dir. Curtis Hanson
Opens Fri Nov 8 at various theaters.
The guys who pass for Hollywood sex symbols these days are so boring. Vin Diesel is a sack full of steroids with an IQ of an empty bottle. Flip through the film listings and it's a catwalk of semi-intriguing actors--the Owen Wilsons, the Ed Nortons--and sure they're nice to look at, but so are dirty photos. To be a true sex symbol, you need a sharper edge than just cracking staid jokes on Leno. The coolest artists are the ones who speak their own minds, despite the consequences, and show the flicker of a complicated dark side in the process.
After seeing 8 Mile, I nominate Eminem as this country's best cinematic sex symbol--in part because in reality, the rapper's never been the type to shy away from running his mouth off. The 30-year-old megastar has an acerbic tongue that's helped him fall upward the more he uses it. Since the release of The Slim Shady on Interscope in 1999, Eminem's life has been an open book reprinted in the pages of everything from his CDs to teen magazines to the New York Times. We know how he came up battling rappers in Detroit, and how Dr. Dre took him under his wing and gave him cred as an underground white MC. His shady relationship with his ex-wife, Kim, is no secret, and neither is their more recent reunion. His mom's a goddamn loon who sued him twice, but he loves his daughter Hailie. He's started shit with Britney and Moby, fought with a sock puppet on MTV, and rapped about the violence of abusive relationships in sicker detail than a Stephen King nightmare. Eminem's a sharp wit whose ratings flare with his temper, but his self-deprecating humor always keeps his ego from exploding.
Although he claims the film isn't his biography, there's no denying the Eminem in 8 Mile. Directed by Curtis Hanson (L.A. Confidential, Wonder Boys), the movie tells the story of Jimmy Smith Jr., a working-class kid who begrudgingly crashes with his jobless, trailer-dwelling mom (Kim Basinger), a woman who lives off bingo and bad men, while his predominantly black posse supports him through the underground battle halls of Detroit. It's the Marshall Mathers version of the underdog-done-good idea, a concept presented in various films over the years, from The Karate Kid to Hoop Dreams (which director Hanson screened to get the 8 Mile cast inspired). But 8 Mile works because you believe the story behind it. I don't know if there ever was a real Karate Kid, but there really is an Eminem, the mirror for this character, the guy who worked hard to overcome personal shit to become a superstar. But the movie stops long before the multiplatinum CDs and TRL appearances. It stops even before the first record contract is signed. Smith's victories are small and hard-won.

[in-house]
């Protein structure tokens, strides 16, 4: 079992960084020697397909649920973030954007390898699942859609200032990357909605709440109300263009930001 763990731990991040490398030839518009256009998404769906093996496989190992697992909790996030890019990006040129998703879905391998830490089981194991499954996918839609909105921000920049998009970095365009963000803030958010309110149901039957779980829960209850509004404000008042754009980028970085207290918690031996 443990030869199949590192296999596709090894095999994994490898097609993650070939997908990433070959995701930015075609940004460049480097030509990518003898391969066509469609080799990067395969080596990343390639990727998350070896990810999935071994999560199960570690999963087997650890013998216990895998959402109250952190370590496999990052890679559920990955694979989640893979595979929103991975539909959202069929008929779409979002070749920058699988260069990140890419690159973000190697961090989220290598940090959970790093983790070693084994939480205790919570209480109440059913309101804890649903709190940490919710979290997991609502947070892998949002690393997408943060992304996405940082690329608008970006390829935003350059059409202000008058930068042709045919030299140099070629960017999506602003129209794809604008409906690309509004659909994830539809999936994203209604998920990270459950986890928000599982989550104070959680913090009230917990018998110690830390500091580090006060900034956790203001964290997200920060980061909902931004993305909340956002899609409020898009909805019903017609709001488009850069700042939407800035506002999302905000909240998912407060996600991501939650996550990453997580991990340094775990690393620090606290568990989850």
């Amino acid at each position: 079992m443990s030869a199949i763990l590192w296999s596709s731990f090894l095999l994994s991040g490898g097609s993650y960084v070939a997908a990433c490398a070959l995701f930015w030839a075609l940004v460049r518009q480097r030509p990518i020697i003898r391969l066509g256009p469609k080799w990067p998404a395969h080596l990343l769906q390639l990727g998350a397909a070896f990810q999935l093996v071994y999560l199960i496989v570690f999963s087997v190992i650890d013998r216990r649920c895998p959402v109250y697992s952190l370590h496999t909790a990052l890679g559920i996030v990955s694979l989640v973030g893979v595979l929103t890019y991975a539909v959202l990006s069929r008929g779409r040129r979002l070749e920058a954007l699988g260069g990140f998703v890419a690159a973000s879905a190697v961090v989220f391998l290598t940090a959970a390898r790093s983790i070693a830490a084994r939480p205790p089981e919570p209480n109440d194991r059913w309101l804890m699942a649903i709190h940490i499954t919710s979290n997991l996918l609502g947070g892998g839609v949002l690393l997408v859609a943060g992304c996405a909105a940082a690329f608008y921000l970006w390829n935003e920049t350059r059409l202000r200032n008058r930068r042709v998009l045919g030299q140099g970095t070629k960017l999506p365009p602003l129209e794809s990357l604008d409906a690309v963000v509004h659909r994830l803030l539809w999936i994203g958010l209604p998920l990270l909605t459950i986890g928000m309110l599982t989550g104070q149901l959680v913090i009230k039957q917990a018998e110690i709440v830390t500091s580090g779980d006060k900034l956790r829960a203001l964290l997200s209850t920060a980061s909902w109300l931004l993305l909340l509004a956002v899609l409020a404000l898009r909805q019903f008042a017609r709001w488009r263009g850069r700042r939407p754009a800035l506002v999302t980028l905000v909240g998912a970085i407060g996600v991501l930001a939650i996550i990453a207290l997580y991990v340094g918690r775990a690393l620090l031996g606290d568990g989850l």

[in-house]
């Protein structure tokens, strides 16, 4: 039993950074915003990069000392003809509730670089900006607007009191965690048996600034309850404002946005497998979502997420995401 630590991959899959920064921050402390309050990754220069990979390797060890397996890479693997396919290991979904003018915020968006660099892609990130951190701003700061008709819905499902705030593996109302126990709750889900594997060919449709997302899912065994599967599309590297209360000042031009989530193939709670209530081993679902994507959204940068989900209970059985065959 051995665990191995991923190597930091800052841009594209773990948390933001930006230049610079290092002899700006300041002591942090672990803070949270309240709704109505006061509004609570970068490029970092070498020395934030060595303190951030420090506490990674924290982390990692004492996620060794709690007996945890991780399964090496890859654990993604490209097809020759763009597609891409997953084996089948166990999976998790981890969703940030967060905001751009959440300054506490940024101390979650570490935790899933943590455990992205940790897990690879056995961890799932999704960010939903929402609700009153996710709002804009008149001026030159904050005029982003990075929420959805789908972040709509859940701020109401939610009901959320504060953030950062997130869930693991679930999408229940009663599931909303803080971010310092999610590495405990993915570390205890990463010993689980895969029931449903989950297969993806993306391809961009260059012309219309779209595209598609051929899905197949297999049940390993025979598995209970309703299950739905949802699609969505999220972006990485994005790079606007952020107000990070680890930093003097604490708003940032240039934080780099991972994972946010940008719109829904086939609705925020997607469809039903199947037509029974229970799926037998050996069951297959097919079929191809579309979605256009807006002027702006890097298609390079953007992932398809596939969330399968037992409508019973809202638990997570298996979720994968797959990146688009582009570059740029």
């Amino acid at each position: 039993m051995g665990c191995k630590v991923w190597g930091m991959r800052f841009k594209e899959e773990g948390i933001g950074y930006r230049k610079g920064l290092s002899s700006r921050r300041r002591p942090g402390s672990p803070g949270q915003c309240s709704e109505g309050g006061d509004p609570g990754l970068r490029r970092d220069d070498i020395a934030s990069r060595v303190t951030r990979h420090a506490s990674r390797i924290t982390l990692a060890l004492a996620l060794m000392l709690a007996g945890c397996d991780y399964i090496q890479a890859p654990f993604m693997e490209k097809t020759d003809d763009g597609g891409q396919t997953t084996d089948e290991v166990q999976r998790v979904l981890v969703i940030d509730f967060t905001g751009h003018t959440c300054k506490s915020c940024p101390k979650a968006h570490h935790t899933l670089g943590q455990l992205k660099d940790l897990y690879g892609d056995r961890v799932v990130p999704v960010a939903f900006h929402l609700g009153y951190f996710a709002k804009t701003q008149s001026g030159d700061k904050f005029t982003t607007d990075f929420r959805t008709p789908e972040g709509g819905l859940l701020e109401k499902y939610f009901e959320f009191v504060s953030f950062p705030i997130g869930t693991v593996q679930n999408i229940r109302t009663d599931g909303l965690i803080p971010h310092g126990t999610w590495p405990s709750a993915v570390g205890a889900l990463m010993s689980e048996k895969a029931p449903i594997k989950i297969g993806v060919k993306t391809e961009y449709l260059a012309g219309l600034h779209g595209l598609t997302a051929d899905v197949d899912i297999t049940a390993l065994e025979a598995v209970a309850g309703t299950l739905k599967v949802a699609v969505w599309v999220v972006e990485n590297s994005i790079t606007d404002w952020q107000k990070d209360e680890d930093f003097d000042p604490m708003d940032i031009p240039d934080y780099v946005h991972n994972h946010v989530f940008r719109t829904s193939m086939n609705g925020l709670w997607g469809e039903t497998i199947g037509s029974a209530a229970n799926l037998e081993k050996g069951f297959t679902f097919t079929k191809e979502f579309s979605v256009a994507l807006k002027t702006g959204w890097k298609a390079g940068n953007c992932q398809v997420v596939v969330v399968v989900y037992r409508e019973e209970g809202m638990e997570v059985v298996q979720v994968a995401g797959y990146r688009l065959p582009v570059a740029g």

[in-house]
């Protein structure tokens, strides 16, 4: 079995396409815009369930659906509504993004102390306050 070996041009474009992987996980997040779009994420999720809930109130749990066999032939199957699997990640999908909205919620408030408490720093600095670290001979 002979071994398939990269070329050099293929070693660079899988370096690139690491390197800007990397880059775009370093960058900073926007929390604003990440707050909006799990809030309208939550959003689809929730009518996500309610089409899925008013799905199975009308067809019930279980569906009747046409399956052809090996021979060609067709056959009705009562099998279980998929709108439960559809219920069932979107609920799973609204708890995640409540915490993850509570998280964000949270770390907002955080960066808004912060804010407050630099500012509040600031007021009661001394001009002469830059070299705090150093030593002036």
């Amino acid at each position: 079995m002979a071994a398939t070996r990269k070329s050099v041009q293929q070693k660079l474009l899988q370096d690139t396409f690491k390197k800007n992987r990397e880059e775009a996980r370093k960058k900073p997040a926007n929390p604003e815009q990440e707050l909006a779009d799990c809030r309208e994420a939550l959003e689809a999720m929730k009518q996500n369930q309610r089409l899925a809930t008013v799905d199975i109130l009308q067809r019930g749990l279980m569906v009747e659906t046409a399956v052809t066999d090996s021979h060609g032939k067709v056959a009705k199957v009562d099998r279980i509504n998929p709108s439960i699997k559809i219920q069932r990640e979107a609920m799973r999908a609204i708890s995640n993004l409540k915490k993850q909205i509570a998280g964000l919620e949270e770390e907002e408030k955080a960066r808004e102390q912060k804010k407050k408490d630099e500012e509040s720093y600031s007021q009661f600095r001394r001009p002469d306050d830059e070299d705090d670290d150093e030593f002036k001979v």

Part of Eminem's charm is that Smith isn't an instant or guaranteed winner. He gets the shit kicked out of him, has to watch his mom fuck some loser from his high school, pukes in scummy toilets from stage fright, and can't always keep the girls he gets. He's fallible from the first scene to his moments of relative triumph, and cast in the winter hues coating the clothing and lighting of 8 Mile, he's always cloaked in some kind of darkness.
Smith doesn't come back brandishing weapons like some second-class thug with a personal trainer. He meets his challenges by outsmarting his rivals with excellent rhyming skills--the ability to out-battle a quick-tongued rapper by placing all his barbs in his comebacks, shredding a competitor's sails not with fists but with wit. He's opened up with a real earnestness that makes you want him to win, and a sense of humor and humility that refuses to allow the movie to sink to stereotypical plays for sympathy.
Eminem isn't the typical stud in the spotlight. In his music and in 8 Mile, there's always another battle that's gonna challenge his status unless his arsenal of comebacks stays heavily stacked. But there's something powerful in seeing a self-made man struggle to keep his temper contained and his game sharp with such fierce conviction. It's that fire--and a hot one-night stand between Eminem and 8 Mile love interest Brittany Murphy inside an auto plant--that makes 8 Mile so entertaining and elevates its star into sex symbol status. This new Eminem class isn't about hiding behind a bleached smile or pumping iron until the veins pop from your neck. It's about making your appeal on-screen and off completely real, and about the ability to flex both street smarts and wisecracks with relative ease, victories Eminem continues to accomplish the wider he spreads his hot-tempered charm.